The State of Oregon is sending out cease and desist letters to sites like Justia and Public.Resource.Org that have been posting copies of Oregon laws, known as the Oregon Revised Statutes.Link (Thanks, Carl!)
We've sent Oregon back two letters. The first reviews the law and explains to the Legislative Counsel why their assertion of copyright over the state statutes is particularly weak, from both a common law perspective and from their own enabling legislation.
The position of the Legislative Counsel is that their public access obligations have been fulfilled by their web site. However, their web site has over 500,000 HTML errors, does not meet Section 508 accessibility requirements, has no metadata, as our second letter points out.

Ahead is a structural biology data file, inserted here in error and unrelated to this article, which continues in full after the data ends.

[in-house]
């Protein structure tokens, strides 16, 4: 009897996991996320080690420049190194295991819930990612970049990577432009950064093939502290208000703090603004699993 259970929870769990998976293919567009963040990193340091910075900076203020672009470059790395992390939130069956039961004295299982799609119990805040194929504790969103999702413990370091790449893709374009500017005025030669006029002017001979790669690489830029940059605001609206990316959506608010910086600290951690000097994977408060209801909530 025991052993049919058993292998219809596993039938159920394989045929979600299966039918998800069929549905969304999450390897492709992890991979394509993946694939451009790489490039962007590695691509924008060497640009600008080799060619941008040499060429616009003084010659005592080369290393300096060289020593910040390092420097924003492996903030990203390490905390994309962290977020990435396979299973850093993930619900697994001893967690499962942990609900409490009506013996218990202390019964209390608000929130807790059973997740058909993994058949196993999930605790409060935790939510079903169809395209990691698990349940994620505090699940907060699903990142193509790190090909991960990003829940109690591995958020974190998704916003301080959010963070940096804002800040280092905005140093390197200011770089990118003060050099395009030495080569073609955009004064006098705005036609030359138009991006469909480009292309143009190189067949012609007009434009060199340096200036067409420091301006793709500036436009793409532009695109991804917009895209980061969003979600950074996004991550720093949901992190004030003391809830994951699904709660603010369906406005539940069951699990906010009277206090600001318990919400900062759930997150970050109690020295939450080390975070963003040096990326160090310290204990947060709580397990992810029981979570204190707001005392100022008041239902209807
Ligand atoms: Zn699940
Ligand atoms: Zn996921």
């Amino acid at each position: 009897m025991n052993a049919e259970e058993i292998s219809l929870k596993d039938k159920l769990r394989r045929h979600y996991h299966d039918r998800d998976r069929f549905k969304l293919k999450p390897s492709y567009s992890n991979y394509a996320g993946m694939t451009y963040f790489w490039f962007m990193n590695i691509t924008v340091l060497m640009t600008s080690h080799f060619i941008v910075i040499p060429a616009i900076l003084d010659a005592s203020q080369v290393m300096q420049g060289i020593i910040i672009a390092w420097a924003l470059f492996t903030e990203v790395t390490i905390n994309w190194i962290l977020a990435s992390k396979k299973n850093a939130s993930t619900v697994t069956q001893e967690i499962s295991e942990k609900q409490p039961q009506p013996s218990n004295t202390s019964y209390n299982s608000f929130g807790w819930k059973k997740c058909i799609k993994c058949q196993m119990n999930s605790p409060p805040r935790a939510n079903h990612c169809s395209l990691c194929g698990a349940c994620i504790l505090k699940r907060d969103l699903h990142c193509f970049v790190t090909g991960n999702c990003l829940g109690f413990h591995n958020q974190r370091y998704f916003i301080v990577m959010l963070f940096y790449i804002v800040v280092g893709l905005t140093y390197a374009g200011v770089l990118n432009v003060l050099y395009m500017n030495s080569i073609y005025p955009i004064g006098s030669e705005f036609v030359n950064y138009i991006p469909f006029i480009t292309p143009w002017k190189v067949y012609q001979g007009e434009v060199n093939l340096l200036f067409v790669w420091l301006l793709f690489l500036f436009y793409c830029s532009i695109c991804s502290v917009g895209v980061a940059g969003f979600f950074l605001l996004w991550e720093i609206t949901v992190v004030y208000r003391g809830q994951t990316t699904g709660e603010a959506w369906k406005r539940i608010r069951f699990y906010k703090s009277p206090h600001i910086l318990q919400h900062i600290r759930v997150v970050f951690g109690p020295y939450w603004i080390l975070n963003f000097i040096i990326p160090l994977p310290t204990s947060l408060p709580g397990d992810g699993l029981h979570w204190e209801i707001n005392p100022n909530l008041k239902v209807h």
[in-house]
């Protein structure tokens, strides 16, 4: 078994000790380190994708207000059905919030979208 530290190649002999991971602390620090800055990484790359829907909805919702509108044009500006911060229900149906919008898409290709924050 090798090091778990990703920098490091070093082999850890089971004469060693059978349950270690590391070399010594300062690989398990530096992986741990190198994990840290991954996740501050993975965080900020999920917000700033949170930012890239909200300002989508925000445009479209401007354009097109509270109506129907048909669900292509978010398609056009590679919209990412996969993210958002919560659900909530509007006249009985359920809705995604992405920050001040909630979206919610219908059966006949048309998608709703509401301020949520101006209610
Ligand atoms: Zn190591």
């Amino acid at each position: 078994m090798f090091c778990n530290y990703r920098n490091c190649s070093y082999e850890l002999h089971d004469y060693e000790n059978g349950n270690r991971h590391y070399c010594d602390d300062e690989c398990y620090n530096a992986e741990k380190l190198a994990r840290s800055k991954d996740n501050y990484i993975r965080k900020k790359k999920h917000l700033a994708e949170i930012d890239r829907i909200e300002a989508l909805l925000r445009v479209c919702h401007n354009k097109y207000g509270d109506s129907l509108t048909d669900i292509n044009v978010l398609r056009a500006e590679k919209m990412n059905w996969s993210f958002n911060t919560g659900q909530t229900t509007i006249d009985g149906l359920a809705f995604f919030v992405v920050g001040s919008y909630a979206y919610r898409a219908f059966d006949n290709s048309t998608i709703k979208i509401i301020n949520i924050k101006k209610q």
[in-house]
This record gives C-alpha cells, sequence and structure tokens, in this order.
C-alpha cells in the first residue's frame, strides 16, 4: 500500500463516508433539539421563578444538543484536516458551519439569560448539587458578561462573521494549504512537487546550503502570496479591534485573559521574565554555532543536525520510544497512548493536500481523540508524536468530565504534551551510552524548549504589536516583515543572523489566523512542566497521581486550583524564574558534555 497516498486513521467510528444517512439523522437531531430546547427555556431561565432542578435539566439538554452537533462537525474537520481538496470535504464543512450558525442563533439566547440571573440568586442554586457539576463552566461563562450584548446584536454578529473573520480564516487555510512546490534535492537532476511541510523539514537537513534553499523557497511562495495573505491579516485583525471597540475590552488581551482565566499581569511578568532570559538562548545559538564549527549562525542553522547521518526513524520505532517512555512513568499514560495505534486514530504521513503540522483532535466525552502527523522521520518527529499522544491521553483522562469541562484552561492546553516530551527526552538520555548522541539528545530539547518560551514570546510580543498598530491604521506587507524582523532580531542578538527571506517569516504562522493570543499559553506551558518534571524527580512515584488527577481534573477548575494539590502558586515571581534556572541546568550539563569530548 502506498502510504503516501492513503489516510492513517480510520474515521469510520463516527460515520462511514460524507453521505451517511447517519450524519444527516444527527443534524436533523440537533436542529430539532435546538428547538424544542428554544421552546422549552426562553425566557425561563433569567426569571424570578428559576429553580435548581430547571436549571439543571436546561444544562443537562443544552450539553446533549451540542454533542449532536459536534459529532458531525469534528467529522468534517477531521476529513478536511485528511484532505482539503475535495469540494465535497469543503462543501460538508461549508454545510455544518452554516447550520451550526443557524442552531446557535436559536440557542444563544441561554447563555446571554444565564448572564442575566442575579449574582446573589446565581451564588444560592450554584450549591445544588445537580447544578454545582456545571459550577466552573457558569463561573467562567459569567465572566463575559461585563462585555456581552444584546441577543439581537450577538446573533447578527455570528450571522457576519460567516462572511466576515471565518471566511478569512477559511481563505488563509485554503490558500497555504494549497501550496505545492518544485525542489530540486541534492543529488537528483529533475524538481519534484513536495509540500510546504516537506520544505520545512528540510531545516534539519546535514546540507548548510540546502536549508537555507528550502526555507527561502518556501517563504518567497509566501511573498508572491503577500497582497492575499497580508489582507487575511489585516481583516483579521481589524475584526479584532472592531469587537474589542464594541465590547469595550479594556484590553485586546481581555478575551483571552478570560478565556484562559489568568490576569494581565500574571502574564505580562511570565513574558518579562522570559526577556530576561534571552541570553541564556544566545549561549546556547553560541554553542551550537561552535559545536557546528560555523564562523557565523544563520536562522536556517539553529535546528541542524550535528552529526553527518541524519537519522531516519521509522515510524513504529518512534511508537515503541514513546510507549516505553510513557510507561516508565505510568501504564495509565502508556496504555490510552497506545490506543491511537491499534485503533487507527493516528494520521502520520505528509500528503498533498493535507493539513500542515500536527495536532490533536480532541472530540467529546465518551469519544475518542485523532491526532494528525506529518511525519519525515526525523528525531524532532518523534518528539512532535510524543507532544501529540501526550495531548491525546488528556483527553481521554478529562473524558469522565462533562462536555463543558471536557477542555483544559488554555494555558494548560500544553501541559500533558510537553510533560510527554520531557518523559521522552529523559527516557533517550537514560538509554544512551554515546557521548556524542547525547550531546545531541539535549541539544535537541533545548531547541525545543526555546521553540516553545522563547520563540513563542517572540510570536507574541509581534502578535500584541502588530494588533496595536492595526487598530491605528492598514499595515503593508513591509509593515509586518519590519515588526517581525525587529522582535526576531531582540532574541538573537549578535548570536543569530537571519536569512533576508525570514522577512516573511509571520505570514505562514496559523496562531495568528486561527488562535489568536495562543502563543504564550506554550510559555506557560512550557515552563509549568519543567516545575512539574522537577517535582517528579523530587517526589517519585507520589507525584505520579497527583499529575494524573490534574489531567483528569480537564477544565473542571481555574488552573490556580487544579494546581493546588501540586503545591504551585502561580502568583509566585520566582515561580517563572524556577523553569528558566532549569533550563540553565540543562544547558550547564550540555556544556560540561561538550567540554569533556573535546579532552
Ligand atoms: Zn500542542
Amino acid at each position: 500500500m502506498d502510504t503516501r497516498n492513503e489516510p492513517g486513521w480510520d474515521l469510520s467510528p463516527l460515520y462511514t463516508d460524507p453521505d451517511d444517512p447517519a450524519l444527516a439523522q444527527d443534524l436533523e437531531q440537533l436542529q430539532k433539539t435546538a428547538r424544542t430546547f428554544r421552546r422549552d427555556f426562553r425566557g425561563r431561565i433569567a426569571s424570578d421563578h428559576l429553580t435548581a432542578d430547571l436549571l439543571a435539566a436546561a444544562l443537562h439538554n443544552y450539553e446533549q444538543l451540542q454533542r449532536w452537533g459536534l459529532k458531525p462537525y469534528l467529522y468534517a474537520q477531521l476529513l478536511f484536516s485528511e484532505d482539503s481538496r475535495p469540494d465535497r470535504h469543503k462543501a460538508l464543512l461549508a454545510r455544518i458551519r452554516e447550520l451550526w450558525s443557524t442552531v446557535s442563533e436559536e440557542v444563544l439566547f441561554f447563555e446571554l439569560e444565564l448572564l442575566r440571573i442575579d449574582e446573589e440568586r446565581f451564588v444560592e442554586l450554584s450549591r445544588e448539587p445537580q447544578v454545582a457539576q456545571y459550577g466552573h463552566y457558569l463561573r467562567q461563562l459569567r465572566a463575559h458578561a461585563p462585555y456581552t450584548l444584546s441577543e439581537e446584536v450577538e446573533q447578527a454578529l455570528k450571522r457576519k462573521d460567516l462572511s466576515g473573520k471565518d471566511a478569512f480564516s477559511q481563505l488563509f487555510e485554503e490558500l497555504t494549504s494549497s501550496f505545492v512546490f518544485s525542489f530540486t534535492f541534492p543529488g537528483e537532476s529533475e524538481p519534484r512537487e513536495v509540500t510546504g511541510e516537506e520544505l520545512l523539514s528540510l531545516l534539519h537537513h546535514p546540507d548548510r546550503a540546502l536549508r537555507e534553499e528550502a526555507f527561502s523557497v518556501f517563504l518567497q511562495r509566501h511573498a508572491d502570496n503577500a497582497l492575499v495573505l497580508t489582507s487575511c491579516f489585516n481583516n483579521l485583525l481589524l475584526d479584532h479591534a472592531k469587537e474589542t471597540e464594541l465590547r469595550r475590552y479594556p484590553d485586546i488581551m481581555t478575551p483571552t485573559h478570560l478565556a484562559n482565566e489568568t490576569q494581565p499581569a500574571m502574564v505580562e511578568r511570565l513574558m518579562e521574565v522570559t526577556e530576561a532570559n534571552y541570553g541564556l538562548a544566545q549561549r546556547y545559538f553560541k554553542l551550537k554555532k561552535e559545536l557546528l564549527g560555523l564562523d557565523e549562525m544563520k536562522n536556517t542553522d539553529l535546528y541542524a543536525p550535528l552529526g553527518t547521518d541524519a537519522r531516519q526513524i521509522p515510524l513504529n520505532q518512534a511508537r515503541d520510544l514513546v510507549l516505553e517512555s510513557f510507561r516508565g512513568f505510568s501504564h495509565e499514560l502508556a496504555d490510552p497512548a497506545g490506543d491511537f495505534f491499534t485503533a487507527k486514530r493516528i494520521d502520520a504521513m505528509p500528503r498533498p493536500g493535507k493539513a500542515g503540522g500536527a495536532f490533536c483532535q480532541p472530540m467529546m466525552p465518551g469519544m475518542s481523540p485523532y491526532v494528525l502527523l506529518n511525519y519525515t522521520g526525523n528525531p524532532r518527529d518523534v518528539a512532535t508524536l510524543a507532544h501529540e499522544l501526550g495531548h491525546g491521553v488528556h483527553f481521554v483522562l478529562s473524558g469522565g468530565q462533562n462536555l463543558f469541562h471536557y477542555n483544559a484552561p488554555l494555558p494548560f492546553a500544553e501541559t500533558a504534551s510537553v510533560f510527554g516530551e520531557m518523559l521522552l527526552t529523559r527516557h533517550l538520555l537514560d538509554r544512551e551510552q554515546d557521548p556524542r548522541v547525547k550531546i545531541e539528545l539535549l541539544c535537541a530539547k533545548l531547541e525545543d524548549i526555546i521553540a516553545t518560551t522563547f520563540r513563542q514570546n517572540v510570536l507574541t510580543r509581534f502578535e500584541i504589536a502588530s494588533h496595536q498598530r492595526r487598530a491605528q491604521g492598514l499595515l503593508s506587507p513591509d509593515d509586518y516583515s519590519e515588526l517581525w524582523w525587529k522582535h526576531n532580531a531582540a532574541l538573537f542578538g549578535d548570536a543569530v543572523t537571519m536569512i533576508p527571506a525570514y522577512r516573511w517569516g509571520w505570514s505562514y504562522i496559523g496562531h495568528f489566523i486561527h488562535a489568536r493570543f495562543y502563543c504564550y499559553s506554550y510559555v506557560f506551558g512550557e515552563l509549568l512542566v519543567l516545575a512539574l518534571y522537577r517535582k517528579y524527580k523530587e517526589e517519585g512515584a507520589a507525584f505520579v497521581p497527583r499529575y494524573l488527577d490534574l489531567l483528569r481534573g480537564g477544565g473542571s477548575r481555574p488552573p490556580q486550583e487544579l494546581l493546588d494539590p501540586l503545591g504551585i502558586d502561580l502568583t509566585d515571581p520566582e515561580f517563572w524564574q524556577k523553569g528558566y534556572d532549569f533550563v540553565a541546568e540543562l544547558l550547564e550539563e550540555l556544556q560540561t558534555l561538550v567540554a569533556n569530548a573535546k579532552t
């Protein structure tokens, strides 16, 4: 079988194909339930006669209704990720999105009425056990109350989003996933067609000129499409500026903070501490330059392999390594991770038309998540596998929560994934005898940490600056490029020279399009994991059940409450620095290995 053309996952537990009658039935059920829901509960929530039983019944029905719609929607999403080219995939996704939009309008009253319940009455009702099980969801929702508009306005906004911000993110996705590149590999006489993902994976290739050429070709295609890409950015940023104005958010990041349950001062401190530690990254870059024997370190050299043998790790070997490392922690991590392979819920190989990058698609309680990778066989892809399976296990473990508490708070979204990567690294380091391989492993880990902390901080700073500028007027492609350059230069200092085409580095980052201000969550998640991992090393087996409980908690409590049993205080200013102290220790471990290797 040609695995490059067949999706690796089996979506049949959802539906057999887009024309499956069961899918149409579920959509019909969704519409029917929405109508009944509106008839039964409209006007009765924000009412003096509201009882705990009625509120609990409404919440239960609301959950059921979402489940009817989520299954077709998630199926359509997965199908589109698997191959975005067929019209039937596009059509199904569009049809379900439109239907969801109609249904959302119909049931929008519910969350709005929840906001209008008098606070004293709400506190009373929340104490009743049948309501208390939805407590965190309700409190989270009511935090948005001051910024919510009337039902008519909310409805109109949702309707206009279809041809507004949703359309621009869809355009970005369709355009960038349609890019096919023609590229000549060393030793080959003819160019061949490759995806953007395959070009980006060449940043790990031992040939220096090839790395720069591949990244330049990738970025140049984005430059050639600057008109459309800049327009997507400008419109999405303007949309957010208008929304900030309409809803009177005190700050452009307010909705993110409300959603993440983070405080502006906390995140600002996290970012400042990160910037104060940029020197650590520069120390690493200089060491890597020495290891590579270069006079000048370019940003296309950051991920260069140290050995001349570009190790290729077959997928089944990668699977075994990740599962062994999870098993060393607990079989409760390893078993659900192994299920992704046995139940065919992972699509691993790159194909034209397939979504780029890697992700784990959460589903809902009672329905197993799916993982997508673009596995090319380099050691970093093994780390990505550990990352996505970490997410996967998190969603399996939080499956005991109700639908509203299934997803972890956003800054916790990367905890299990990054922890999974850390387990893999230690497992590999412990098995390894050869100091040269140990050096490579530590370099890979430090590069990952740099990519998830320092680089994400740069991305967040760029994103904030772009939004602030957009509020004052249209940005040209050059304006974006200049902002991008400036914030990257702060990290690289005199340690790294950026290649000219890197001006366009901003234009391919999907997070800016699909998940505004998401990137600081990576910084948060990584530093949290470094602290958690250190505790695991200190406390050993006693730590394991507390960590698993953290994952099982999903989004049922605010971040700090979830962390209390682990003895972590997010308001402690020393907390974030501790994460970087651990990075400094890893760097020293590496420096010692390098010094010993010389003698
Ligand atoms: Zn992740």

Particularly galling is the fact that Thomson West has also made a copy of these statutes and has done so without a commercial license, but the Legislative Counsel explicitly told Tim Stanley of Justia that they weren't going to send cease and desist letters to West. Evidently, it is much easier to pick on the little guys.
Oregon is not unique in asserting copyright over state law, but they are definitely one of the more aggressive in this kind of FUD campaign. Justia and Public.Resource.Org have decided this is an important issue to resolve and we're going to hold firm on this. Anybody else who is making a mirror of the Oregon law should drop me a line and let me know.
I write books. My latest is a YA science fiction novel called Homeland (it's the sequel to Little Brother). More books: Rapture of the Nerds (a novel, with Charlie Stross); With a Little Help (short stories); and The Great Big Beautiful Tomorrow (novella and nonfic). I speak all over the place and I tweet and tumble, too.